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Can modding and overclocking improve Crysis Remastered on Switch?

Pushing CryEngine harder with a faster Tegra X1.

Few games have an almost legendary reputation for monstering gaming hardware in the way that the original Crysis does - which made its recent release on Nintendo Switch all the more remarkable. Not only does it comfortably outperform the last-gen PS3 and Xbox 360 versions, it does so while bringing in enhanced effects found only on the latest CryEngine tech revisions. It's an impressive piece of work, but it's not quite perfect. Even today, a game that hails from 2007 can still cause problems for today's hardware - but I thought it might be fun to run Crysis Remastered on an overclocked Switch and in the process, I made some modifications to the config files to see just how far this rendition of CryEngine can be pushed.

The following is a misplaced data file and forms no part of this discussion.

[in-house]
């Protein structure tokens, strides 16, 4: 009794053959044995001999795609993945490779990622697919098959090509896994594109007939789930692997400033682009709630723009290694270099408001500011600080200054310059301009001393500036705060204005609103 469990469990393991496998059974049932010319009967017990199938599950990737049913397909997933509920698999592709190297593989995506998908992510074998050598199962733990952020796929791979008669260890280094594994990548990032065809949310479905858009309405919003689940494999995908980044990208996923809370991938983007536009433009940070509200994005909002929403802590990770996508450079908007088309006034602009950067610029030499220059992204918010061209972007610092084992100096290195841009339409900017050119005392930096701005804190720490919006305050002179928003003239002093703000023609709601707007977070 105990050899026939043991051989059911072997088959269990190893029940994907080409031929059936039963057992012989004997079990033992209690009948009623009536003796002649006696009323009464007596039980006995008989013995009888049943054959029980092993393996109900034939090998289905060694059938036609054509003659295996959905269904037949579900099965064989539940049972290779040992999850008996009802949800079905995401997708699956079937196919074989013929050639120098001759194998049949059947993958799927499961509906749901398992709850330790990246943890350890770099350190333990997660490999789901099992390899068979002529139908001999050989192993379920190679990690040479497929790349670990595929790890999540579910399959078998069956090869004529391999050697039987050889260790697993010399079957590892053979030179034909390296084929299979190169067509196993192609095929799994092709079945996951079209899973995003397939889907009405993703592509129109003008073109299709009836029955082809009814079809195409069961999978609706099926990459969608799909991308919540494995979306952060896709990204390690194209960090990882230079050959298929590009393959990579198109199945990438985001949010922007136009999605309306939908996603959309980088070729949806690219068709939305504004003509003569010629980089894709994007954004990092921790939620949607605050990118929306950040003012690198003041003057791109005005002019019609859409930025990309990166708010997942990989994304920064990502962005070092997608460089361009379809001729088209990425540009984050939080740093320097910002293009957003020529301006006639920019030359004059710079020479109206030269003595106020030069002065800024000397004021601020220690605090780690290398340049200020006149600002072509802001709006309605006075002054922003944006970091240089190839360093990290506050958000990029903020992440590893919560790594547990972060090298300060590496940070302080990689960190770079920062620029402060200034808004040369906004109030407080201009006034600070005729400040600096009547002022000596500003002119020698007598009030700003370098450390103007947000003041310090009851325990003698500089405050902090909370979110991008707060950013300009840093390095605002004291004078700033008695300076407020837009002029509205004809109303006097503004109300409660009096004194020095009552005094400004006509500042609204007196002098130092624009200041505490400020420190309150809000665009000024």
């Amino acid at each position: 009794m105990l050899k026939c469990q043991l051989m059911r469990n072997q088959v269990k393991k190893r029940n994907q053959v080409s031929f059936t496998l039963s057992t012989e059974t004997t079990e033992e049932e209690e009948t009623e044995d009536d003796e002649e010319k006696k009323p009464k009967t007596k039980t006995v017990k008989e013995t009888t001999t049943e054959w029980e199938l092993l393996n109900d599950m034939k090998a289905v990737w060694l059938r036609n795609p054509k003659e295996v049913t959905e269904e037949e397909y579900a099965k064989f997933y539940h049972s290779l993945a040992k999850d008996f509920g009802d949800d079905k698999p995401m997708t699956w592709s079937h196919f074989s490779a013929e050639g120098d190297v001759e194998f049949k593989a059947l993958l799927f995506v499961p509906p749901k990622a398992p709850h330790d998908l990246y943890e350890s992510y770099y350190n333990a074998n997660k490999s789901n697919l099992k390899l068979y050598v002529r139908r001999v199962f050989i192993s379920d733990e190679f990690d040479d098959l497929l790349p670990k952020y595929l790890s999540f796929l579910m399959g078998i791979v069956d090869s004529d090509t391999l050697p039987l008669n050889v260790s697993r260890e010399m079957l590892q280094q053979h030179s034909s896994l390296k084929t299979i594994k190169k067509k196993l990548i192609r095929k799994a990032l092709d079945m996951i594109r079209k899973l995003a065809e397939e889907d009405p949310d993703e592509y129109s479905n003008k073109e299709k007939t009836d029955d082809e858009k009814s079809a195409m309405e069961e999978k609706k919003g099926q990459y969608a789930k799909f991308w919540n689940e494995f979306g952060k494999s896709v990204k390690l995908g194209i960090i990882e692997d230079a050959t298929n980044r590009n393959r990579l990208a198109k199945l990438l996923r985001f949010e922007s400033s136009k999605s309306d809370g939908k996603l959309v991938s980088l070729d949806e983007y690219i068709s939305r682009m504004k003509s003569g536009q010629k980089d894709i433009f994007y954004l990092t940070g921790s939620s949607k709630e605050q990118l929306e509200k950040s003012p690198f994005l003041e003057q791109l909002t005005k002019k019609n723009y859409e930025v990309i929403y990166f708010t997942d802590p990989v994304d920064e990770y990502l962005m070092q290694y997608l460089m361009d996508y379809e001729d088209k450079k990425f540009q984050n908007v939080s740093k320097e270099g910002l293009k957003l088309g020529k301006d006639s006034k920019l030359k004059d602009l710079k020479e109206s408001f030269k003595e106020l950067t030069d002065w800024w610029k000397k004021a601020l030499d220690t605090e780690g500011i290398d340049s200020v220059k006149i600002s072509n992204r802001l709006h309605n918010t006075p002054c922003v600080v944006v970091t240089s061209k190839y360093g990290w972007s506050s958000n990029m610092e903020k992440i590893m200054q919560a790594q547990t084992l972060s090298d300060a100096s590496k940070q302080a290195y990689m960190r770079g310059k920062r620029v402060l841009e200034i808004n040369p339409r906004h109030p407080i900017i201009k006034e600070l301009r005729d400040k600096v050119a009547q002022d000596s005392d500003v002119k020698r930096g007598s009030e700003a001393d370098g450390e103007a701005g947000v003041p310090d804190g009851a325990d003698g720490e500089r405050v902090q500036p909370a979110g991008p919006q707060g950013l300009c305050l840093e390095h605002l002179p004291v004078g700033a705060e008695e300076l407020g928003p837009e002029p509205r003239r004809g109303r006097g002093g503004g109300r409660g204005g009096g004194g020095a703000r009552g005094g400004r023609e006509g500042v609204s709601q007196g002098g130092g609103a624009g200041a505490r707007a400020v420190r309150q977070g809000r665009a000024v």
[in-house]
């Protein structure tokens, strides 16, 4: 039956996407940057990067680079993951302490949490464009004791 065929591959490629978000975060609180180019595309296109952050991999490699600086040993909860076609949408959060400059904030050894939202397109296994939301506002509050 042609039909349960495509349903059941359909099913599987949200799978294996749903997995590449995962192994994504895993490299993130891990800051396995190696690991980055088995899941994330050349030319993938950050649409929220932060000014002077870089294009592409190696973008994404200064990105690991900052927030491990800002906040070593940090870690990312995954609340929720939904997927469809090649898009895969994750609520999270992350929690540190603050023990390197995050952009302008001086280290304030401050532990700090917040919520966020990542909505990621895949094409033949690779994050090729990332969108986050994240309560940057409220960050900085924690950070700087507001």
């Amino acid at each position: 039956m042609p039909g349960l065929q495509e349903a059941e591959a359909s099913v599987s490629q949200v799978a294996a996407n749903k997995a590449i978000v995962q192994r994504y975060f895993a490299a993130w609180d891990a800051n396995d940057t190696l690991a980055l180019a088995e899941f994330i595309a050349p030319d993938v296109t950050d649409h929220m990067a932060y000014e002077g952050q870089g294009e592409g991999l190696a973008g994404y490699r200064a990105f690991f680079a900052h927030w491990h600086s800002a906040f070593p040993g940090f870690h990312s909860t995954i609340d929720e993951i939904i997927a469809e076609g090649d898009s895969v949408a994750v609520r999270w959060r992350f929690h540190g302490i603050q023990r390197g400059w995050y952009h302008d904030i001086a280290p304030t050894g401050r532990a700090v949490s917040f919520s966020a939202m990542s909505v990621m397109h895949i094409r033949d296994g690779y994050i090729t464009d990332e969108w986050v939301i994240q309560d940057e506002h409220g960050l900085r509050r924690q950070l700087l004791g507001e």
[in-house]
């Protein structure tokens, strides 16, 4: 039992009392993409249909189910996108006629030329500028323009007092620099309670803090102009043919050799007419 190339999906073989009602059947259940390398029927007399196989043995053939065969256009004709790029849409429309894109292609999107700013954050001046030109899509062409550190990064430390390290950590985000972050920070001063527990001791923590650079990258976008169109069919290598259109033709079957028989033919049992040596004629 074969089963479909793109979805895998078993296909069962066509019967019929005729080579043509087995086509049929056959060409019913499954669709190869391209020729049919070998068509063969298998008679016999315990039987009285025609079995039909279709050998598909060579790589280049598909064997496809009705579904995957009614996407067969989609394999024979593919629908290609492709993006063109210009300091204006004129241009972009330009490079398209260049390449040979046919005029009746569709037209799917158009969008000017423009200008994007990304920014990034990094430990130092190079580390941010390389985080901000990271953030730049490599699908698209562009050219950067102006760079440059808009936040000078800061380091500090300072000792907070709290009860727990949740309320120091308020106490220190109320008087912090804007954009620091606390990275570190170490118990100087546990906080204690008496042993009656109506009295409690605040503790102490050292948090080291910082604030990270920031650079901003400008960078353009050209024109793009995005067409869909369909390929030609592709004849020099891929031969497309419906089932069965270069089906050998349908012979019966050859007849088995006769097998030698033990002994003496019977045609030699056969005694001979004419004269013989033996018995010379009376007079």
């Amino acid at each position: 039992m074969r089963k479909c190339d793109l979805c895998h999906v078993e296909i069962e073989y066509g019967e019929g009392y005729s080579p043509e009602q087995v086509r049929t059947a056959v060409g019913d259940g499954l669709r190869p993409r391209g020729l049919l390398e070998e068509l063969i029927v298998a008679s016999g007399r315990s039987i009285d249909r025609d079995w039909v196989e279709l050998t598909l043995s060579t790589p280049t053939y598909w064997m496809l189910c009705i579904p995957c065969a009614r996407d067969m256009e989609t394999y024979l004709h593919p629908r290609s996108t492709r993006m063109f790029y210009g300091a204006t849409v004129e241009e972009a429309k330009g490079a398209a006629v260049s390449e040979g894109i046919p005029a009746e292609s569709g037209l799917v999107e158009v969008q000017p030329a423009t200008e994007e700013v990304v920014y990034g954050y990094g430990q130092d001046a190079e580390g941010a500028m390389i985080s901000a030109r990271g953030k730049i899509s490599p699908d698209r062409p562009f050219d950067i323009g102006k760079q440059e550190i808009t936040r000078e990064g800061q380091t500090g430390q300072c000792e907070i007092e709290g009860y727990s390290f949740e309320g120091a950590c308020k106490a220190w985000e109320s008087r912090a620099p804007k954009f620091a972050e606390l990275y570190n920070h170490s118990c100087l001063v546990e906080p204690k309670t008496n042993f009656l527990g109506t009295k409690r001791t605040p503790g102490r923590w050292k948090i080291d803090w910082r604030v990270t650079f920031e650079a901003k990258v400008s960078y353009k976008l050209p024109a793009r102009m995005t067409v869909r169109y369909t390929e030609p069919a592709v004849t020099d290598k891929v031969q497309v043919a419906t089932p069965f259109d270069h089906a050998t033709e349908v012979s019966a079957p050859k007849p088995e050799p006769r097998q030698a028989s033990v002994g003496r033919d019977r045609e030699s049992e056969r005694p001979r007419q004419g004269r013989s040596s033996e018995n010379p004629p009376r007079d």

Running the game on an exploited Switch also means we can monitor and improve system performance via some very useful homebrew tools - all accessible in-game via the Tesla overlay system. SysClk allows for CPU, GPU and memory controller overclocking, while ReverseNX switches you between docked and mobile game modes without taking the Nintendo hybrid out of the dock. Most crucial of all is System Monitor - which is effectively Riva Tuner Statistics Server for Switch. This monitors CPU and GPU utilisation, memory usage, temperatures and fan speed. These are the tools we have that are very useful in profiling the game, but before we go on, it's worth stressing that any attempt to hack/exploit the Switch or install homebrew software, runs the very real risk of getting your console banned from Nintendo online services.